Key developments in June included the European Union (Withdrawal) Act 2018 being given Royal Assent and the government’s publication of a UK proposal for an Ireland border backstop option in the withdrawal agreement.
European Union (Withdrawal) Act 2018 receives Royal Assent
The European Union (Withdrawal) Act 2018 (EUWA) received Royal Assent on 26 June 2018. The EUWA will establish the legislative framework for the UK’s scheduled withdrawal from the EU on 29 March 2019. It is now expected that the government will begin its legislative programme to amend primary and secondary legislation so that this functions on and after exit day under the EUWA. The government has estimated that around 800 pieces of secondary legislation will be required for this task.
On 28 June 2018, the House of Commons Exiting the European Union Committee published a report looking at Parliament’s role in relation to various Brexit-related matters, including the approval, ratification and implementation of the UK-EU withdrawal agreement. The report considers the relationship between the draft withdrawal agreement text on the post-Brexit transition period, which UK and EU negotiators have agreed in principle, and provisions in the EUWA.
European Council summit
At its summit on 28-29 June 2018, the European Council highlighted its concern that no substantial progress has yet been achieved on agreeing a backstop solution for Ireland/Northern Ireland. The UK government published a technical note on a temporary customs arrangement, which sets out the UK’s proposal for the customs element of the backstop option to avoiding a hard border in Ireland after the post-Brexit transition period, and includes suggested drafting for the UK-EU withdrawal agreement, at the start of June. The government’s technical note only sets out the UK’s proposal for the customs element of the backstop option. It does not address regulatory issues and the concept of “full alignment” with single market rules, which are arguably more contentious.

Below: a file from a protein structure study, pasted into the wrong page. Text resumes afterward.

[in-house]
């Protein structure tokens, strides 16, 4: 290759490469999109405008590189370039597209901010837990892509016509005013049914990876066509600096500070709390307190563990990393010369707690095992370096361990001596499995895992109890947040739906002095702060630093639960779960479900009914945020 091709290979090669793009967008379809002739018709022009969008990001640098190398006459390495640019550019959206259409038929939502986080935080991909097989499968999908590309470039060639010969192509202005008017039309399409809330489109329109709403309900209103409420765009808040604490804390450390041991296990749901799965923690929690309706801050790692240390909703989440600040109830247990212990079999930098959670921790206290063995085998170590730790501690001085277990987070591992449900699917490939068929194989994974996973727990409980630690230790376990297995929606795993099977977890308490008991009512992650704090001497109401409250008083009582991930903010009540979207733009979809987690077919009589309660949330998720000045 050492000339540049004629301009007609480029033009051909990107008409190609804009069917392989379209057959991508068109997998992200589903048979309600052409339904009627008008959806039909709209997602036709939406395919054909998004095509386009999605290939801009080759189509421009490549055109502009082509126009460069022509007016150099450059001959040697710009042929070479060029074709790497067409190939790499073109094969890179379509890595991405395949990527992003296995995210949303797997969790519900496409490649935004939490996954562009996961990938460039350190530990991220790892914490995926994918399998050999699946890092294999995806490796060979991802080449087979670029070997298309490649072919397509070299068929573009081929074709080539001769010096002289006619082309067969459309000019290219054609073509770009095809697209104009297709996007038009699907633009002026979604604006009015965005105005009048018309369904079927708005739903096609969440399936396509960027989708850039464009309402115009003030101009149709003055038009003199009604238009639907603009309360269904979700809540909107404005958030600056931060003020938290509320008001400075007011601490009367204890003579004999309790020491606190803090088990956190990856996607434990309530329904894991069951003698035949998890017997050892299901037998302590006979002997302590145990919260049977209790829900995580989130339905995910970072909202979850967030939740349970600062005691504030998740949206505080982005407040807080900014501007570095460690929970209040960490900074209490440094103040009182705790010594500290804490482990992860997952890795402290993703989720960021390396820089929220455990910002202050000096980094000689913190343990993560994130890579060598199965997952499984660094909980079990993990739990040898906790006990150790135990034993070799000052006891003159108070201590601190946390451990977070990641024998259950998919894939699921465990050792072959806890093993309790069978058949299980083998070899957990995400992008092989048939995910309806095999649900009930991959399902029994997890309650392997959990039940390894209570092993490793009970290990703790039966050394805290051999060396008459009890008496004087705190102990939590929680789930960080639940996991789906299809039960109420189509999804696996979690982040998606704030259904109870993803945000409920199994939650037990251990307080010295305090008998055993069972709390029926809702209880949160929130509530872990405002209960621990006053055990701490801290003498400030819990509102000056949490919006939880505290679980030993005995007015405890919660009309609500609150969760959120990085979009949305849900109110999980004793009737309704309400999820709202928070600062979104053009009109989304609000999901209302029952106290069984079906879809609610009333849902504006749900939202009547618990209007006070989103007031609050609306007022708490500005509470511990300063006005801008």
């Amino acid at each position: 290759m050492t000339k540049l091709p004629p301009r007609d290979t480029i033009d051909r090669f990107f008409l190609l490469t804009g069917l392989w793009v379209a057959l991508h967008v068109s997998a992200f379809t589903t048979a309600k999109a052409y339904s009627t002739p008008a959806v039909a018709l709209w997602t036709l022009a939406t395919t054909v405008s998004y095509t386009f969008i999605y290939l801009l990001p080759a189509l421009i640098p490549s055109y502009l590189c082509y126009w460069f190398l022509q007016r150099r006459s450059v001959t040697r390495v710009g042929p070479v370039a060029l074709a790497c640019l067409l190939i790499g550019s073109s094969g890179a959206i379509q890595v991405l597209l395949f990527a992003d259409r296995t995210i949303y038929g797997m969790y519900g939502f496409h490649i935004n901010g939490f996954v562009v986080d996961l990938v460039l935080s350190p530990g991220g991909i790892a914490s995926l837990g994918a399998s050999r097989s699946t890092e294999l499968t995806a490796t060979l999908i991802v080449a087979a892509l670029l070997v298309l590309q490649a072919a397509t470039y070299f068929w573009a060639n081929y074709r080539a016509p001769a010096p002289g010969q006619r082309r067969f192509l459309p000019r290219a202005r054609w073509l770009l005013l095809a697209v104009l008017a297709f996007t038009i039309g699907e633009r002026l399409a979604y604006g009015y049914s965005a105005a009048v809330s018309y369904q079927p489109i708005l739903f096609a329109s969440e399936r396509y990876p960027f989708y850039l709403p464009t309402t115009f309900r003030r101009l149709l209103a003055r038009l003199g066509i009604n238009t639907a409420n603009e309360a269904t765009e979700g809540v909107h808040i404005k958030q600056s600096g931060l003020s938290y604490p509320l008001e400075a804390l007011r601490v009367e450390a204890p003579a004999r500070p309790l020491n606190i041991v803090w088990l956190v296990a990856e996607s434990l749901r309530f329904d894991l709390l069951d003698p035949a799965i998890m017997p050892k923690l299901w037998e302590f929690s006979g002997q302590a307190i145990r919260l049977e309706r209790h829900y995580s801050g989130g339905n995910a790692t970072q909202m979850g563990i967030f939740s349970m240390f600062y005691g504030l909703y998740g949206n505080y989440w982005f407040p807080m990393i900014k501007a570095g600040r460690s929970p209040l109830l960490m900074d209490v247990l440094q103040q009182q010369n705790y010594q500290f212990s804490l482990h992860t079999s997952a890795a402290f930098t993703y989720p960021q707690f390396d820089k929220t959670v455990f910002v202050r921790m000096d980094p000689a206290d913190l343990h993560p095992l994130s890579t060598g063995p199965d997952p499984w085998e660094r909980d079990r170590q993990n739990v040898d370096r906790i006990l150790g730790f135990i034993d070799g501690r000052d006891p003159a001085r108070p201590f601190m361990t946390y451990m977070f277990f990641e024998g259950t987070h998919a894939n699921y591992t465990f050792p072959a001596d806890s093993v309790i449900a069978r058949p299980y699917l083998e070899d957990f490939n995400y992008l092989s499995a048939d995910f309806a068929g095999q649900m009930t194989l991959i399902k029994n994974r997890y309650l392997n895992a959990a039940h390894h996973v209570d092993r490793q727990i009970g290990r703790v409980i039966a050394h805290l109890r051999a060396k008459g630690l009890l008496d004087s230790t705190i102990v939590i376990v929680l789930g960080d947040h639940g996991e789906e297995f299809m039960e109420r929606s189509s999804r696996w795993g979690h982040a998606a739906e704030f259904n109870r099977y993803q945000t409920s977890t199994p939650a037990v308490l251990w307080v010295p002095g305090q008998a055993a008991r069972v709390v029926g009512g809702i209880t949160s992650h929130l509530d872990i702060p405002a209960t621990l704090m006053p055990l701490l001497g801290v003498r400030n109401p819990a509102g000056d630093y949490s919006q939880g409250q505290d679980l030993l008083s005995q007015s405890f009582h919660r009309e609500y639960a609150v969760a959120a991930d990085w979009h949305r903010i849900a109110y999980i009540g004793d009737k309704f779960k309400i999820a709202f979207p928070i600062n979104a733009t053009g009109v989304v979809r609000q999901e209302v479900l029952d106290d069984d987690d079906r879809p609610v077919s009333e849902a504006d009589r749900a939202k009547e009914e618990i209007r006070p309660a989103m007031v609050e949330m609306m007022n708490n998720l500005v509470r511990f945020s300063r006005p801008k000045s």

The European Council did however welcome progress on other aspects of the legal text of the withdrawal agreement. Earlier in the month, the UK and EU negotiators published a joint statement recording the progress made since the publication on 19 March 2018 of the draft withdrawal agreement. The joint statement includes the agreed text of some of the articles in part three of the draft withdrawal agreement (separation provisions) that were previously outstanding but are now agreed.
Technical notes on data protection and judicial co-operation
In early June, the UK negotiating team published several technical notes for discussion with the EU to inform the development of the future framework, including:
- Benefits of new data protection agreement between the EU and the UK. This note argues that a legally-binding data protection agreement between the EU and the UK will bring several important benefits to the EU, including improved legal certainty, stability and transparency, and better cooperation on enforcement and investigations for EU citizens.
- A presentation on a proposed framework for the UK-EU partnership in relation to civil judicial cooperation.